Bladder Control Problems in Women
Bladder Control Problems in Women
Bladder is one of the essential components of a functional urinary system. It is located in the pelvic region in close proximity to organs like vagina, uterus, cervix and median umbilical ligament (in females). Human urinary bladder is a pouch like structure that serves two important functions in the body; which are:
- Storage of urine that is produced and transported from the kidneys
- Expulsion or removal of the nitrogenous waste products from the body (via the process of micturition)
It is imperative to understand that any abnormality in the formation or excretion of urine can greatly compromise the quality of life and overall health. It has been observed that bladder issues are more common around the extremes of age (very young children due to congenital malformations and elderly due to deleterious effects of physiological aging).
Some of the most significant bladder control problems include inability to store urine, problems in passing urine, incomplete voiding of the bladder, alteration in the frequency of urination (such as overactive bladder) etc. There is misconception that bladder control problems are normal in elderly population and requires only conservative management, which is wrong. It is highly advised to seek the help of a registered healthcare professional if you are experiencing bladder issues for prompt management.
According to a study published in the scientific journal Urology (1), investigators reported that the overall prevalence of urinary incontinence in females is 25 to 45%.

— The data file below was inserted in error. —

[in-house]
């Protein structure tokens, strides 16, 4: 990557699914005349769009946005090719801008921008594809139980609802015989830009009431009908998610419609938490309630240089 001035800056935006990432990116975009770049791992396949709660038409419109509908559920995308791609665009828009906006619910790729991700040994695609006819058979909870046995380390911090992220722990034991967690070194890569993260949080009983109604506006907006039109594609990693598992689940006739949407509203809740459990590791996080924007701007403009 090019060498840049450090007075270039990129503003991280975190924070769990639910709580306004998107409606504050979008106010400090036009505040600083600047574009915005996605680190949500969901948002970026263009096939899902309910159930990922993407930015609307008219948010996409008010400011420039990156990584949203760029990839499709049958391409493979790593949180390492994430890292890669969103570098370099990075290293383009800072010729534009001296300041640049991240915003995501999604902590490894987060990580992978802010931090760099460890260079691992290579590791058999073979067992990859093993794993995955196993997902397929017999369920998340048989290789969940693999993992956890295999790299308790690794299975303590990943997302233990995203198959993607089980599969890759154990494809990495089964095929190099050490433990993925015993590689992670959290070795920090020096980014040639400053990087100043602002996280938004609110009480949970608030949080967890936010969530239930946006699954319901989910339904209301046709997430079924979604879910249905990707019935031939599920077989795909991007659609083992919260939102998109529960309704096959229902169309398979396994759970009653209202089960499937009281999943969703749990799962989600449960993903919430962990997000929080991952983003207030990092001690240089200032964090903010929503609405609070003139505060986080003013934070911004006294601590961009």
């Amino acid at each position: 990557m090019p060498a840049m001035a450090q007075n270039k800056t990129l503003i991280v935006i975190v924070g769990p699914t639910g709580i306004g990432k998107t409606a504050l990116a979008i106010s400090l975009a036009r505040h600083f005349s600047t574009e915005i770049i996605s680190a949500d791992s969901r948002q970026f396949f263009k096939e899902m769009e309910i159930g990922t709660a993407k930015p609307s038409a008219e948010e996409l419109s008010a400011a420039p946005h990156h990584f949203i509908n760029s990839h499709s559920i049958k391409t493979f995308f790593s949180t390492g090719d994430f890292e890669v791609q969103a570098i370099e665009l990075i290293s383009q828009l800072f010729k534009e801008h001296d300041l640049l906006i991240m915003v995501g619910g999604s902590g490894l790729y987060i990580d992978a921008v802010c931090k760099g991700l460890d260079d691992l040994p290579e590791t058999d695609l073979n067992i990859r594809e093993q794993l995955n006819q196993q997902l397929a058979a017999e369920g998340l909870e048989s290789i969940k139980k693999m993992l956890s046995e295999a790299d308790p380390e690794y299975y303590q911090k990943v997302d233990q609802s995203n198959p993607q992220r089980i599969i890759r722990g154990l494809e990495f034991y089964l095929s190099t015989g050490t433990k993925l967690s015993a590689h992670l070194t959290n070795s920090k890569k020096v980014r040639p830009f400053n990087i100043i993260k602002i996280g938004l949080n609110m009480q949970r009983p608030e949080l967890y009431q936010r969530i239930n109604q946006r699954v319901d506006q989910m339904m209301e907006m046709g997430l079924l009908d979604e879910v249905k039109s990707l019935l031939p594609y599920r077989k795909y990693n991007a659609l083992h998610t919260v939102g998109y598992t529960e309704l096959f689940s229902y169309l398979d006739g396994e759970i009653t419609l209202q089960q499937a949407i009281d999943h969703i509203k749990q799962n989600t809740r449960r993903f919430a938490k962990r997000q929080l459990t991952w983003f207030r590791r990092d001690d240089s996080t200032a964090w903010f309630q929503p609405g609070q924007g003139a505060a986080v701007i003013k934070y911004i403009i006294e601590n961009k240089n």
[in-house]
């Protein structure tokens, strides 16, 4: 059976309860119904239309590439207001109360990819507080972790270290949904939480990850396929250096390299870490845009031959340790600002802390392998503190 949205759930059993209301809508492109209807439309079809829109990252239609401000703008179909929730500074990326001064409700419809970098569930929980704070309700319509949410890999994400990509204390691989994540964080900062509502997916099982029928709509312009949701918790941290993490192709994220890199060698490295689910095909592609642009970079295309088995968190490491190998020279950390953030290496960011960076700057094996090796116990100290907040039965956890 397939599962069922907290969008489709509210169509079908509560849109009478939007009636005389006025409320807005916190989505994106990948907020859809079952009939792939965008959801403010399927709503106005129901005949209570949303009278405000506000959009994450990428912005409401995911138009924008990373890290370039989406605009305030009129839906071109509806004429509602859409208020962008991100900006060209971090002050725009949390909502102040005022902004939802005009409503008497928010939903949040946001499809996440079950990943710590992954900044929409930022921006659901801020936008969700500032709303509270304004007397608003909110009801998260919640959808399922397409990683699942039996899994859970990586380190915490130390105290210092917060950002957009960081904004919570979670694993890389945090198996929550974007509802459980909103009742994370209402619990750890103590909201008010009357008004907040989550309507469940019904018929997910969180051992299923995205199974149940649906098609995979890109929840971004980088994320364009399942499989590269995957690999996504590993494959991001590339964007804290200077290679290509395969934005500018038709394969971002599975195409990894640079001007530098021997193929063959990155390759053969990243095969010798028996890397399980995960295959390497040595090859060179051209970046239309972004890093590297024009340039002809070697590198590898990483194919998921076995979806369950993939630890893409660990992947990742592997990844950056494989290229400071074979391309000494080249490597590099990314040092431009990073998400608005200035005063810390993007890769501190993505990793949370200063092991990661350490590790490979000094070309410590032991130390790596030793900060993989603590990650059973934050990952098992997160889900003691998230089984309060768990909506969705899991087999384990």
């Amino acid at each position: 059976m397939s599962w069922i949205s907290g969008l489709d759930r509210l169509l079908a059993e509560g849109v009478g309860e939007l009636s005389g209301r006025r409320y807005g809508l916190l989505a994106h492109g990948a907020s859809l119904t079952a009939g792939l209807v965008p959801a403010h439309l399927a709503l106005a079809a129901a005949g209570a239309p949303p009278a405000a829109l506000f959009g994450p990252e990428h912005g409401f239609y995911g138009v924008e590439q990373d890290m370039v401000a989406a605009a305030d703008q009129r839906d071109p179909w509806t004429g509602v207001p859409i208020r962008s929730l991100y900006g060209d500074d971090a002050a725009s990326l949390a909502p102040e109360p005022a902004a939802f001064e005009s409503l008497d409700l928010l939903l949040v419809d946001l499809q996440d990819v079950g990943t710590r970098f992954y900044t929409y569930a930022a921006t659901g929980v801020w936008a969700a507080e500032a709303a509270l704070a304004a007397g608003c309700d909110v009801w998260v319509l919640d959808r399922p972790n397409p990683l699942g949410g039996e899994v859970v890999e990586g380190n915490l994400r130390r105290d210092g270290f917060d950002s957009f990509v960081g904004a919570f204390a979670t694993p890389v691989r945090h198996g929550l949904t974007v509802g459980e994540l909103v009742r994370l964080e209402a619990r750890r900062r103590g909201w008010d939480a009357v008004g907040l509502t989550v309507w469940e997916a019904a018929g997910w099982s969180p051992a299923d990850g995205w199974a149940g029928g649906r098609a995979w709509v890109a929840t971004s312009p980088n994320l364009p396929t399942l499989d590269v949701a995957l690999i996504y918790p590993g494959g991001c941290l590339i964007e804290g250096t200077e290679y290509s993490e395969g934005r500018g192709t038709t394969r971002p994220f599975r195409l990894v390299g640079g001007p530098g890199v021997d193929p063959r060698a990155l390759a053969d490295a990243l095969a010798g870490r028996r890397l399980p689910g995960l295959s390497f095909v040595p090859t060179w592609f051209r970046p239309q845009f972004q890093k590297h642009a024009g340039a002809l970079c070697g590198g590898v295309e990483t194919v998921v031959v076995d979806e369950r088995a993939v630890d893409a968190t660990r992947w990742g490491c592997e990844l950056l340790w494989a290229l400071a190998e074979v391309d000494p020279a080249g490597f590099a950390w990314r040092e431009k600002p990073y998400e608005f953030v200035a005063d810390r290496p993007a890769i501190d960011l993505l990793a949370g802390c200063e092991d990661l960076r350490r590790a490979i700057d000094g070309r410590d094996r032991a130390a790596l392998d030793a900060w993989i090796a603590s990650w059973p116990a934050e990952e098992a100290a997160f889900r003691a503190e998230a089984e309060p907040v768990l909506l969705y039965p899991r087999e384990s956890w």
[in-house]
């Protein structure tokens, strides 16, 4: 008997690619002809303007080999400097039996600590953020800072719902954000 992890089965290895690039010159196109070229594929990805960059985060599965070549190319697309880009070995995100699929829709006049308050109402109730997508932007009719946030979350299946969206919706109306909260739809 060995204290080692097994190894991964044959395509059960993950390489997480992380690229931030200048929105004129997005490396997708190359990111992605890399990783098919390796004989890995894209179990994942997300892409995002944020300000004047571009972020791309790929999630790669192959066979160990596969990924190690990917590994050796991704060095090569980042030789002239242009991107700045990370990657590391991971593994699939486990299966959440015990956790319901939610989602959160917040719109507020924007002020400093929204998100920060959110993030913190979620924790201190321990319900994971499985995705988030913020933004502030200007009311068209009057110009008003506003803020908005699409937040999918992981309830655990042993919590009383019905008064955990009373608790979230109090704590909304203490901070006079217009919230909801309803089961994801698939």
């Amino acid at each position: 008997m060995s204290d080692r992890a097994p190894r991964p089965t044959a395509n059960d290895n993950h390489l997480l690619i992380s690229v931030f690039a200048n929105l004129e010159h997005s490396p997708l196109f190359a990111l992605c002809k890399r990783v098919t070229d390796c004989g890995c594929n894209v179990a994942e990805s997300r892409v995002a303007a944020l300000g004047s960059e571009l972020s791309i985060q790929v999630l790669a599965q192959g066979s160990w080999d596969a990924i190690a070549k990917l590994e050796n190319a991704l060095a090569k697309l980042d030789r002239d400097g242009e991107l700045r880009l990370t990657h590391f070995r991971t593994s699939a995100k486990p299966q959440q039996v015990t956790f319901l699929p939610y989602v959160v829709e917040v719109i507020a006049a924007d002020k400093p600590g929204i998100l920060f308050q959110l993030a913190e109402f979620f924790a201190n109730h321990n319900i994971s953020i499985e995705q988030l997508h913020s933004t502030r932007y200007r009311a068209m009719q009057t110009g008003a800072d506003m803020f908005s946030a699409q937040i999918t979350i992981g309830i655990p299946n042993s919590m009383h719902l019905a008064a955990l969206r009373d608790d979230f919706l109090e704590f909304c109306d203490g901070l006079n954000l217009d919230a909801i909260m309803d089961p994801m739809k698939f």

Causes of Bladder Control Problems in Women
The regulation of the bladder activity involves both voluntary and involuntary regulation. This also indicates that your bladder require efficient feedback from both the central nervous system as well as the muscles of the urinary bladder (and skeletal muscles that forms the urinary sphincters). Any disconnect or malfunction in the activity of these two systems can lead to bladder control problems. Following are the primary causes of bladder control issues in females:
- A positive history of neurogenic disorders/ conditions such as Parkinson’s disease, multiple sclerosis, traumatic head injuries, polio etc.
- Spinal cord injuries (transient or permanent)
- A history of spinal surgery or malignancy
- A history of significant damage to the lower pelvic region
- Obesity – increased weight put more pressure on your pelvic region; thereby leading to bladder control dysfunction
Possible Risk Factors for Bladder Control Problems
Following are risk factors that can initiate the problem of bladder control (3),
- History of multiple pregnancy or troubled vaginal deliveries (such as obstructed labor, prolonged labor etc.)
- Loss of protective influence of estrogen (due to menopause or hysterectomy) can lead to bladder control problems as a result of muscular atony (or loss of muscle strength)
- Progressive degeneration of bladder tissues due to advanced aging
- Diabetes mellitus (neuropathy and loss of sphincter control that may present as dribbling of urine on coughing or laughing).